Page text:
Gold ends higher, weathers brief post-Fed selling
NEW YORK (Reuters) - Gold rose on Wednesday as the market remained firm even as the dollar regained ground against the euro in late trading after the Federal Reserve stated optimism that the U.S. economy was stabilizing.
But gold kept its appeal as an inflation hedge as the Fed pledged to keep interest rates low at a time many investors fear inflation may be picking up. These factors would be bearish for the dollar and bullish for gold in the long term.
Spot gold was bid at $1,137.90 an ounce by 4:15 p.m. EST (2115 GMT), up from $1,124.40 late in New York on Tuesday. It had dipped as low as $1,128.80 after the Fed released its statement.
U.S. gold futures for February delivery on the COMEX division of the New York Mercantile Exchange settled at $1,136.20 an ounce, up $13.20. After the settlement, it moved up to $1,138.90, near its pre-Fed levels.
Gold slipped off session highs for awhile as the dollar rebounded against the euro after the Fed left interest rates unchanged. <USD/>
As had been widely expected, the Fed reaffirmed it would keep short-term rates low. The Fed also said it expected inflation to remain stable for some time.
Investors expect gold to benefit from continued low interest rates, which would keep the dollar weak.
The Labor Department reported that consumer prices edged up a modest 0.4 percent last month, but some analysts said they see signs that inflation has picked up, which would support gold as an inflation hedge.
"The Fed is worried that people sitting at home will keep inflation quiescent, but they are wrong. ... there is no evidence of deflation," said Delta Global Advisors senior market strategist Michael Pento in California. He cited increases in import prices and other indicators.
At current low interest rates near zero, Pento said, "the Fed has guaranteed negative (U.S.) interest rates as far as the eye can see."
The low interest rate environment will also favor higher yielding gold as an investment, he said.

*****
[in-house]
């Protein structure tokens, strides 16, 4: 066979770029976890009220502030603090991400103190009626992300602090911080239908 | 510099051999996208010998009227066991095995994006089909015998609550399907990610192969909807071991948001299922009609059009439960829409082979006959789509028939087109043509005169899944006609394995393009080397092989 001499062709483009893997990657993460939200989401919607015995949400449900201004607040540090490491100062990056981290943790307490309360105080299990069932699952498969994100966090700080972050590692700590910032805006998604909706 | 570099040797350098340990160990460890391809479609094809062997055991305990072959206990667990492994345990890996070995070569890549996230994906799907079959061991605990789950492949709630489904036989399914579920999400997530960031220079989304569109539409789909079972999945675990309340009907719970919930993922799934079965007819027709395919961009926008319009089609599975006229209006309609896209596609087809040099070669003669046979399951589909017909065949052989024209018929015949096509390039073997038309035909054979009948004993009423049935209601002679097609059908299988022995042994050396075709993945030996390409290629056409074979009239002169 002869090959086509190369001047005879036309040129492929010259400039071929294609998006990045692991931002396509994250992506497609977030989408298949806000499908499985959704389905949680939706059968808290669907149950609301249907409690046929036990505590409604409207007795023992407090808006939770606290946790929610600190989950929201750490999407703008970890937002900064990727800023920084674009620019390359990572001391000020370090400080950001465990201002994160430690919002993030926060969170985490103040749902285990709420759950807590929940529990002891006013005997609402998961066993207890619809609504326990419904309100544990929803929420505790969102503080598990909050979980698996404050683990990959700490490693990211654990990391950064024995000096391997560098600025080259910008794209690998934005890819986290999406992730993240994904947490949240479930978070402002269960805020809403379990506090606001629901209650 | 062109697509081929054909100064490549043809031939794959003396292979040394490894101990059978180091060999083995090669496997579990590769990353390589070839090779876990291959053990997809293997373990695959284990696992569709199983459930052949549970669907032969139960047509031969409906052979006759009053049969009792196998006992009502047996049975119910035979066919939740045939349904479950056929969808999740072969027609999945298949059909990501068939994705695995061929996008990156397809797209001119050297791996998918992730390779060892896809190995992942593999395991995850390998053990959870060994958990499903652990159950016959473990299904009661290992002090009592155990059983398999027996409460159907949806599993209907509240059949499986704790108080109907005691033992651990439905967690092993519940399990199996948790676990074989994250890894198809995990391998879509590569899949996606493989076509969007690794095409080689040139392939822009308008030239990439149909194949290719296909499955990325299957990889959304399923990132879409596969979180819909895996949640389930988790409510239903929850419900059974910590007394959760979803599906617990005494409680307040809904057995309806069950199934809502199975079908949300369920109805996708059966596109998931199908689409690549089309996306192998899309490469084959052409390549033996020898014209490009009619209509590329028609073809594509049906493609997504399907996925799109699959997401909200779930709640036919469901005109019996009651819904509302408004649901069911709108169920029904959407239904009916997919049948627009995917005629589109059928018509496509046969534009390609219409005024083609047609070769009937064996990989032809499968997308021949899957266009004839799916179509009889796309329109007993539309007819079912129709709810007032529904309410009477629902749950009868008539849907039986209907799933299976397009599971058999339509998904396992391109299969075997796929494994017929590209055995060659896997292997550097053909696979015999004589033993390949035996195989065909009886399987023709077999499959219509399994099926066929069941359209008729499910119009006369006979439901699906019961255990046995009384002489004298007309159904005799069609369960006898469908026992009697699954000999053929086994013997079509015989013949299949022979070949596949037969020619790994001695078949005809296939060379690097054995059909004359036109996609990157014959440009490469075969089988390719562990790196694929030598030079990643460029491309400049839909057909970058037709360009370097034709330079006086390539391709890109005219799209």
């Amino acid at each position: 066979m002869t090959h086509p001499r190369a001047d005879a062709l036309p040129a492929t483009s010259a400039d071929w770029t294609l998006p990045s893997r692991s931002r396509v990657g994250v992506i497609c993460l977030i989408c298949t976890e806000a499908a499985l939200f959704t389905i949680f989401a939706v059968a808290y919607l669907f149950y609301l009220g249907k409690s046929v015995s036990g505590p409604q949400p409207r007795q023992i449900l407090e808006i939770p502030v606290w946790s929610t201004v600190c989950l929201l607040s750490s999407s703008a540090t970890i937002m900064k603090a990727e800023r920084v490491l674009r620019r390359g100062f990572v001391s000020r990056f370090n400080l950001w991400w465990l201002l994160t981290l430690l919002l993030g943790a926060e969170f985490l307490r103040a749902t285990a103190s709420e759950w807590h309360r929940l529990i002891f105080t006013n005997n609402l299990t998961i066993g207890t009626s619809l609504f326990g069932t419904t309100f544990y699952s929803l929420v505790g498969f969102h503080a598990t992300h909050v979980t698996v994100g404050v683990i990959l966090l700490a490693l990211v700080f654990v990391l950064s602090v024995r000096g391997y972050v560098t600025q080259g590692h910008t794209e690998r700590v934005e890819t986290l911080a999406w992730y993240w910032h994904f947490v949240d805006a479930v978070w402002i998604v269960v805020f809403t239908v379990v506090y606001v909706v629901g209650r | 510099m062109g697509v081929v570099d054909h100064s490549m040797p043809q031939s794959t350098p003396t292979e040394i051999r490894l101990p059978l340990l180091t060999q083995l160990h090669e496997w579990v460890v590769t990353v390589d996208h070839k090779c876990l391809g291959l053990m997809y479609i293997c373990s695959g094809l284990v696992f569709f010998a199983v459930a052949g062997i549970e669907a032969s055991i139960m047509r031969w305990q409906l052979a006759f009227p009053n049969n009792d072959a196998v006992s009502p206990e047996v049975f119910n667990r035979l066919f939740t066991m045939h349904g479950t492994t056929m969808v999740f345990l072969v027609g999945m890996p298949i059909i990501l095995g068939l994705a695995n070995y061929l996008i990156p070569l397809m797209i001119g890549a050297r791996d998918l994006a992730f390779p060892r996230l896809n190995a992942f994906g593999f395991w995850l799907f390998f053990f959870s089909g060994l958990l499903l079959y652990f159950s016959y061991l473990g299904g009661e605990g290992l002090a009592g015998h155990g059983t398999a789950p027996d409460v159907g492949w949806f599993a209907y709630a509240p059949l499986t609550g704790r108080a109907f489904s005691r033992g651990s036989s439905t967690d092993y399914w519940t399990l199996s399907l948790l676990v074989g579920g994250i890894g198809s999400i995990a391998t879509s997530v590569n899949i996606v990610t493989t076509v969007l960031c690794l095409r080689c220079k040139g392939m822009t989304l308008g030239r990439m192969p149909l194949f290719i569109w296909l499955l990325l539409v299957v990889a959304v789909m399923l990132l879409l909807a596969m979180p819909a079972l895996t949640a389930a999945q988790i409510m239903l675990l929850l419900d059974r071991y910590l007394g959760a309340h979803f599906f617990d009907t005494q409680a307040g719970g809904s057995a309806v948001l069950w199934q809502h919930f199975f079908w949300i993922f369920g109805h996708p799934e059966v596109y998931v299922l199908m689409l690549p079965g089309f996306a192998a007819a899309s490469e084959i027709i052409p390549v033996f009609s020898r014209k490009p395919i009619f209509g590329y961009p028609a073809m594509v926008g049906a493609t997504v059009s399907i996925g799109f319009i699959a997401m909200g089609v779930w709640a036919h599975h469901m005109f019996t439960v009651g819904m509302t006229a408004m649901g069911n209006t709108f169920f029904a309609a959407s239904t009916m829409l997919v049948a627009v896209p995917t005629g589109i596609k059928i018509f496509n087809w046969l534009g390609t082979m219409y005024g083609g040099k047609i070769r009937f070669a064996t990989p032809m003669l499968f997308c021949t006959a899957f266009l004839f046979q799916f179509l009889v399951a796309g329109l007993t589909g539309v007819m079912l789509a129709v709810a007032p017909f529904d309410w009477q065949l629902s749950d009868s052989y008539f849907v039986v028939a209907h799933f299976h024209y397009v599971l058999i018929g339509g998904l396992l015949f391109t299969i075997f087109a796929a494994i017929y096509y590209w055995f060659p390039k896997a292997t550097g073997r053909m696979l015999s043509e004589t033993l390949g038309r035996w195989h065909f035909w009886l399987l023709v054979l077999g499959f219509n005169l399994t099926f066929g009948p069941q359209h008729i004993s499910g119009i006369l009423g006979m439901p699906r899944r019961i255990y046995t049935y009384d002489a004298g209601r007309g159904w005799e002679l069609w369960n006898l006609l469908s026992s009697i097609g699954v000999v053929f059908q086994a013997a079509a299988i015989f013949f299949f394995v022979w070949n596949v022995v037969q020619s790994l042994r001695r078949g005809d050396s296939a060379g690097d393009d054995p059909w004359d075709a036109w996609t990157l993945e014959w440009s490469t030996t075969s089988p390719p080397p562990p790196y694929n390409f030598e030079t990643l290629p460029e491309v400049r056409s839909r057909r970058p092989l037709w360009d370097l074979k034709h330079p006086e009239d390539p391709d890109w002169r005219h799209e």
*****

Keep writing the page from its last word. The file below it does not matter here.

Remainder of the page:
The weak dollar had been supporting precious metals earlier in the day, as risk appetite increased with a rise in stocks and commodities. <FRX/>
"Going into year-end, with relatively thin trading in both the currency and the gold markets ... gold is likely to be driven in large by the currency moves," said Daniel Major, an analyst at RBS Global Banking & Markets.
A softer dollar versus the euro boosts gold's appeal as an alternative asset and makes dollar-priced commodities cheaper for holders of other currencies.
Speculative investors attracted to what they perceive to be the metal's good value after a $100 price retreat from record levels over the last two weeks are also providing key support for gold prices on the downside, traders said.
On the physical side of the market, India's gold demand turned weak as traders sought lower prices, after the offtake picked up slightly late in the previous session, dealers said.
The SPDR Gold Trust, the world's largest gold-backed exchange-traded fund, said its holdings were unchanged on Tuesday from the previous session. <GOL/SPDR>
Among other precious metals, silver was at $17.69 an ounce versus $17.41, platinum was at $1,451.50 an ounce versus $1,445.50 and palladium at $371.0 versus $363.80 in late New York dealings.
(Additional reporting by Jan Harvey in London; Editing by David Gregorio)